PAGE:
The New York Times' parent company has hired Goldman Sachs to help oversee a sale of The Boston Globe, and the company plans to request bids for Boston's major daily in the next couple of weeks, the Globe reported.
Goldman Sachs representatives have been telling potential bidders that the Times Co. would begin accepting bids for the Globe after June 8, no matter which way the Globe's largest union voted on $10 million in pay and benefit cuts demanded by the company.
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"The New York Times has indicated to interested buyers that once the June 8 vote had taken place, once everybody knew what was going to happen -- up or down -- they would expect bids a couple weeks later," one interested buyer told the Globe.
"That doesn't mean they have said they are going to sell it. They've just said they are willing to entertain bids. But it sure indicates an interest," said another potential bidder.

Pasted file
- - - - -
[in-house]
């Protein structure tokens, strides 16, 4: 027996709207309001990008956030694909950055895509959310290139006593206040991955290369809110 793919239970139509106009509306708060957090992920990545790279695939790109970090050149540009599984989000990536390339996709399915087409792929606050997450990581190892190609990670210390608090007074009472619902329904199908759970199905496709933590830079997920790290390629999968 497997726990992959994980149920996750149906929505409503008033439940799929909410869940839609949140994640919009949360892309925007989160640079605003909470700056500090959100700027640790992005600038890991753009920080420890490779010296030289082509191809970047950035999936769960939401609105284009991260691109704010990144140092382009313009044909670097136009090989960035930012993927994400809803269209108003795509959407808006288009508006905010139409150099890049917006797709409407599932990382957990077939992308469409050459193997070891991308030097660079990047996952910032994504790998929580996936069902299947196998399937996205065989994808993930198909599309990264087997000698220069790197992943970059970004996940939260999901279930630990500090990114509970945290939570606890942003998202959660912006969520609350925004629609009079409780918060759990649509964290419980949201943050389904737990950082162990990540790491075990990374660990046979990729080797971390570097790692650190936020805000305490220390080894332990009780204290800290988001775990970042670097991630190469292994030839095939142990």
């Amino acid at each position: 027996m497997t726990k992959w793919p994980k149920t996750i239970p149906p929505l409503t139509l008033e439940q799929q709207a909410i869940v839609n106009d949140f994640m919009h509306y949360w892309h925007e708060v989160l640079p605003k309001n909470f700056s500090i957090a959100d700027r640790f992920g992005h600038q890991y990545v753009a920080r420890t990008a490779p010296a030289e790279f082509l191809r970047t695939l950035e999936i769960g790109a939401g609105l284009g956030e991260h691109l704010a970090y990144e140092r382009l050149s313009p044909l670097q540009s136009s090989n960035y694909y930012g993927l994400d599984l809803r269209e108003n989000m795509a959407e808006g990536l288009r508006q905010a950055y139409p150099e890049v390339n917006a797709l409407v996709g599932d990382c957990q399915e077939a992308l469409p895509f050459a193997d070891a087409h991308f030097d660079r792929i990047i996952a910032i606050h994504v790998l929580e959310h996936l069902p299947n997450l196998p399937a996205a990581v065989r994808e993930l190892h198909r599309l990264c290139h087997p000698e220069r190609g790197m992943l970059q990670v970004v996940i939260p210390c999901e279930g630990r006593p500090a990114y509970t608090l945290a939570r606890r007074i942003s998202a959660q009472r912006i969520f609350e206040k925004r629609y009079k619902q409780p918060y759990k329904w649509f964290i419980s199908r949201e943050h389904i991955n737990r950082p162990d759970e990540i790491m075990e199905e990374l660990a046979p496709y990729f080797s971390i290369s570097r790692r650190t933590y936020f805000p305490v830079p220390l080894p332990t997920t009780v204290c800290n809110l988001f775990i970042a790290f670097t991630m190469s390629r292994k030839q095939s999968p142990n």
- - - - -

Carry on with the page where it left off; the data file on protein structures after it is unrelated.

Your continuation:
Both Times Co. and Globe executives declined to comment yesterday.
"It's our longstanding policy not to comment on rumors concerning potential acquisitions and divestitures," said Times Co. spokeswoman Catherine Mathis.
No one has publicly declared an interest in buying the Globe, which lost $50 million last year and is on pace to lose money this year with the economy struggling and more readers getting their news online. However, since early April, when Times Co. executives threatened to shut down Boston's 137-year-old newspaper if Globe unions didn't accept $20 million in concessions, many industry analysts believed the company was angling to shore up the Globe for a sale.
In the last two weeks, three of the newspaper's four major unions ratified concessions giving $10 million back to the Times Co. The Guild -- the paper's largest union representing nearly 700 editorial, advertising, and business office staff -- fell 12 votes short of ratifying another $10 million in concessions on Monday. However, the Times Co. said yesterday that it will get $10 million it needs from the Guild by imposing a 23% wage cut, effective Sunday.